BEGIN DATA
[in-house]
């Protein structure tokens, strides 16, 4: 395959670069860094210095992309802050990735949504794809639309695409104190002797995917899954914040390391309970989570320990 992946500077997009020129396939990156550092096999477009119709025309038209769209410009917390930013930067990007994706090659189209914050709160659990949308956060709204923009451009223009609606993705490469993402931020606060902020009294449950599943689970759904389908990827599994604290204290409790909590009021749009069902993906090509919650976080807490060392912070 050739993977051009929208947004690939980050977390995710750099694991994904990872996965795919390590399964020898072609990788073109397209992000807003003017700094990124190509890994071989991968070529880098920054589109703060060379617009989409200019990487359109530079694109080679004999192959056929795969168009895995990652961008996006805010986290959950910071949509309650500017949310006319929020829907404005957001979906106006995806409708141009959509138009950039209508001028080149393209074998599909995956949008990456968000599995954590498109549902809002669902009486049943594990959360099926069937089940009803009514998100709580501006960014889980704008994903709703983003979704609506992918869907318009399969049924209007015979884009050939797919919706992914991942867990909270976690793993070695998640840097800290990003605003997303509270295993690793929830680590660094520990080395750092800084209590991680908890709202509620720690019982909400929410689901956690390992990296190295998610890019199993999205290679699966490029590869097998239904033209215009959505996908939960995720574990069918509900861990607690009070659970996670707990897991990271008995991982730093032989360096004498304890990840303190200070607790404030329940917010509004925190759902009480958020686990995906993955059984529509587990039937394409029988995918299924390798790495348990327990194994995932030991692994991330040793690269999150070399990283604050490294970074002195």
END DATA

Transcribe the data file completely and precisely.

[in-house]
């Protein structure tokens, strides 16, 4: 395959670069860094210095992309802050990735949504794809639309695409104190002797995917899954914040390391309970989570320990 992946500077997009020129396939990156550092096999477009119709025309038209769209410009917390930013930067990007994706090659189209914050709160659990949308956060709204923009451009223009609606993705490469993402931020606060902020009294449950599943689970759904389908990827599994604290204290409790909590009021749009069902993906090509919650976080807490060392912070 050739993977051009929208947004690939980050977390995710750099694991994904990872996965795919390590399964020898072609990788073109397209992000807003003017700094990124190509890994071989991968070529880098920054589109703060060379617009989409200019990487359109530079694109080679004999192959056929795969168009895995990652961008996006805010986290959950910071949509309650500017949310006319929020829907404005957001979906106006995806409708141009959509138009950039209508001028080149393209074998599909995956949008990456968000599995954590498109549902809002669902009486049943594990959360099926069937089940009803009514998100709580501006960014889980704008994903709703983003979704609506992918869907318009399969049924209007015979884009050939797919919706992914991942867990909270976690793993070695998640840097800290990003605003997303509270295993690793929830680590660094520990080395750092800084209590991680908890709202509620720690019982909400929410689901956690390992990296190295998610890019199993999205290679699966490029590869097998239904033209215009959505996908939960995720574990069918509900861990607690009070659970996670707990897991990271008995991982730093032989360096004498304890990840303190200070607790404030329940917010509004925190759902009480958020686990995906993955059984529509587990039937394409029988995918299924390798790495348990327990194994995932030991692994991330040793690269999150070399990283604050490294970074002195």